Still in the dawn of the 21st century, though, it almost feels like we’re constantly in a state of looking backward. And with the technology that we have at our fingertips it’s never been easier to constantly be re-living the past for whatever we become nostalgic for at any given time. If I want to watch You Can’t Take it With You or Cary Grant in Holiday, I’ll just pop in a DVD. If I want to try and recapture the feeling of laying on the floor of my childhood home, perhaps I get online and find an episode of Count Duckula or Danger Mouse.
Not that remakes are anything new. Heck, The Awful Truth, a 1937 film starring Cary Grant and Irene Dunn was a remake of a 1922 silent film of the same name that was in itself a remake of a theatrical production. But there’s no doubt that we’re living in an era that’s often stuck on the past.
So if many of us (including the producers of media remakes and reboots) are so often looking backward, where does that leave the future? I have to wonder if it’s inevitable that we’re going to hit a point where the decades we look back on were a regurgitation of lookbacks/nostalgia for decades prior to that, versus being their own particular thing.
More importantly, technology has taken away (or at least made it start to fade) the cultural nostalgia we’ve had for the most part up to this point. It’s rare and will get rarer, I think, to have the moments of people clamoring around the series finale of M*A*S*H or spending all summer talking about Who Shot J.R Ewing.
Because when these cultural events happened, choices were much more limited. You went to the movies to see a film. You watched what was on the small number of channels on television. There was no home video market. That didn’t come along until the 1980s (I remember what a thrill it was when my parents, for a birthday party, rented a VCR and Mary Poppins for all us kids in attendance to watch). So many more people shared those media moments together, as a culture.
Today, though, we can hop on Amazon and order a DVD to be here in a matter of days. We can click on Netflix or Hulu, or Amazon Video and with a subscription watch films or TV shows from a back catalog that spans generations. Still not finding your cup of tea? Hop over to YouTube and check out a web series like the new ThirtyNothing and find a new personal favorite.
Our options are almost limitless. We’re no longer bound by just what the major media companies produce as in the past. So what we will become nostalgic for will vary so greatly from the larger, en masse nostalgia of yesteryear.
“Nostalgia used to depend on the denial of access to the subject, on its unreachable presence. Now there is an effective formula to encourage nostalgia,” writes Gil Bartholeyns in The Instant Past: Nostalgia and Digital Retro Photography.
I can’t help but think that technology has made the experiences so individualized now that nostalgia is going to start becoming increasingly less cultural and more individual going forward.
Brian Raferty asked a similar question recently in Wired talking about ‘00s Nostalgia Wave – It Might Be the last Revival, saying “Years from now, when we finally gaze back at the pop highlights of this modern age, will any of us even be looking in the same direction?…My guess is that future waves of nostalgia will focus less on specific pop-cultural explosions and more on the technologies that allowed them to spread. That’s partly because it’s never been easier to tune out the mass culture, making shared moments all the more rare.”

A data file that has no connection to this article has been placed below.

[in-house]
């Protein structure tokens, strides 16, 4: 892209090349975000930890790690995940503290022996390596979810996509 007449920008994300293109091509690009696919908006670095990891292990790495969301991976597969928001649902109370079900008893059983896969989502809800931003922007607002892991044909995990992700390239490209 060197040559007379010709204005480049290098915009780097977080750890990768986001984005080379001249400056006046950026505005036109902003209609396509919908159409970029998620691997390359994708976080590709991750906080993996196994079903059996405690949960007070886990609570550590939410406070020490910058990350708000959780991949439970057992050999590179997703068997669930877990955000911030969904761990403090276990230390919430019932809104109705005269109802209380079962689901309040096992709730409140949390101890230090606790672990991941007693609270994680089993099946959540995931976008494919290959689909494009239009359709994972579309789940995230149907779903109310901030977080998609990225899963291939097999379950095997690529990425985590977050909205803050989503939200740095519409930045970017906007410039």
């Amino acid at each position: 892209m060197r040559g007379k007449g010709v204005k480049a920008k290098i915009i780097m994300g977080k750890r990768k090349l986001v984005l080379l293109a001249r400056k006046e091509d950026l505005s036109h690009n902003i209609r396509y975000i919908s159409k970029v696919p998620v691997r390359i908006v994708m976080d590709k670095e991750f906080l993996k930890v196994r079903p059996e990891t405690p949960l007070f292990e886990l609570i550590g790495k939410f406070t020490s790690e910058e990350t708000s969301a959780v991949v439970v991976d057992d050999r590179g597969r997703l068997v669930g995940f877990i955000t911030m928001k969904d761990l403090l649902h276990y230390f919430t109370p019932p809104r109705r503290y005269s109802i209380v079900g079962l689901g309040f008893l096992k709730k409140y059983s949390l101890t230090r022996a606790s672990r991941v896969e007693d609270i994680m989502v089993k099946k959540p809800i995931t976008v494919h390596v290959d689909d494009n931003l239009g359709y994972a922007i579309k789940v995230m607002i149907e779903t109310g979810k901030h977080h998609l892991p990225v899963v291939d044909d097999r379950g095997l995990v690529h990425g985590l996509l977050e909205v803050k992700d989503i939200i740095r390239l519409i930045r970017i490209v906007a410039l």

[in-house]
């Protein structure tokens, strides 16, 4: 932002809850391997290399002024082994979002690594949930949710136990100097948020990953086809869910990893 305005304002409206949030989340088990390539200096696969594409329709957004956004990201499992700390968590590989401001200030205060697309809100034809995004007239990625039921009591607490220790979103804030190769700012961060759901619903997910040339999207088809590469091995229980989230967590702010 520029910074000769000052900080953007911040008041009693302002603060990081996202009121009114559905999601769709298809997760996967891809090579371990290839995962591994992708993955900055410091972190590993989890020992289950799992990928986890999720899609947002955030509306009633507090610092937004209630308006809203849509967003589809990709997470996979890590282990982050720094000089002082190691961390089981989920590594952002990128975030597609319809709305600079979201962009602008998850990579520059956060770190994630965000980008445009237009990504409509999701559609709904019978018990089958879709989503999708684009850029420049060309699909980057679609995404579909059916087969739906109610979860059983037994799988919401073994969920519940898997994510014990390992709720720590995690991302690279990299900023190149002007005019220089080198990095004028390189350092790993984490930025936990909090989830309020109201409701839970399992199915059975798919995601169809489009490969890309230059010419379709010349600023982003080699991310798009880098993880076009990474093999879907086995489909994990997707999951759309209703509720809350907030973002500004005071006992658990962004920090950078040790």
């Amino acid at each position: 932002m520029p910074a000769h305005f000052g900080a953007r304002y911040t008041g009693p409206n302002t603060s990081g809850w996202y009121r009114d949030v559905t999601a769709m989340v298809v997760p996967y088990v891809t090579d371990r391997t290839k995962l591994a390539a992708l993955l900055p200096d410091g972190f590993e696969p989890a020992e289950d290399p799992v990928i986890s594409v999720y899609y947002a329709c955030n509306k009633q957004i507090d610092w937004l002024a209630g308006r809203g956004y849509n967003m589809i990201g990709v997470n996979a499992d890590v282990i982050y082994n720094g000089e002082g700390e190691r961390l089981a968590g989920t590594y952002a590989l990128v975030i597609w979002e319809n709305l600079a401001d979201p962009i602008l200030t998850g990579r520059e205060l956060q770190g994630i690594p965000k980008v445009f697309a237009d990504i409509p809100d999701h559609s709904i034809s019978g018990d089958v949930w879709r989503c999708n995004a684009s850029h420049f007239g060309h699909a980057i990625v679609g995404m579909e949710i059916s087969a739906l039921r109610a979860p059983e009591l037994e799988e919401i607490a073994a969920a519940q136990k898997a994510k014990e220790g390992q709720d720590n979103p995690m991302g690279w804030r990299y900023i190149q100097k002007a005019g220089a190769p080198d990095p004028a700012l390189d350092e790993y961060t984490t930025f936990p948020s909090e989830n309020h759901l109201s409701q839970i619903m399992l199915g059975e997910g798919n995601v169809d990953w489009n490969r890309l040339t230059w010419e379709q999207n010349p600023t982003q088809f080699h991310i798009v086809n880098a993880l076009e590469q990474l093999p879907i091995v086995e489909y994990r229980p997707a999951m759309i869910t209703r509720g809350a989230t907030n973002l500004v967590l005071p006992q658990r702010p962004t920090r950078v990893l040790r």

So where does that leave our kids and their childhood of second-generation nostalgia? I don’t know. Even if I were to curb their exposure through my own preferred cartoons, toys, etc, it’s still out there – in remade or rebooted, or sometimes just plain rerun form. What will they look back on when they wax nostalgic about the cartoons and films of their day?
It might be about the technology they watched it on, like how I remember the VHS/Mary Poppins rental above. They could be looking back at what might be considered quaint technology of streaming services where we watched Disney movies from before I was even born.
Or perhaps, for them, they’ll look back on the items they were fond of or associate with their childhood and not care where or when they came from, simply that they existed, and were there for them to enjoy.
I can pontificate forever. But I think, truly, only time will tell.
You would think the media giants were reading this blog (or my mind) with the pop culture news coming out this week, tailor-made for those of us who grew up watching cartoons in the era of John Hughes movies and Balki Bartokomous.
Some time ago, I wrote about my disappointment when childhood favorite Inspector Gadget disappeared off of Netflix‘s streaming service.
Even more recently, I wrote a bit of a public rally for Disney to jump on the wave of nostalgia as my generation becomes parents with kids of their own, to revive such great animated shows as DuckTales or Darkwing Duck.
Well, this week, word came out that Disney IS in fact working on a revival of DuckTales.
“An all-new DuckTales series is coming to Disney XD in 2017! The Emmy Award-winning series from the late ‘80s/early ‘90s is absolutely treasured by our generation, and we are so excited that “every day they’re out there making DuckTales” again,” stated the announcement on Oh My Disney.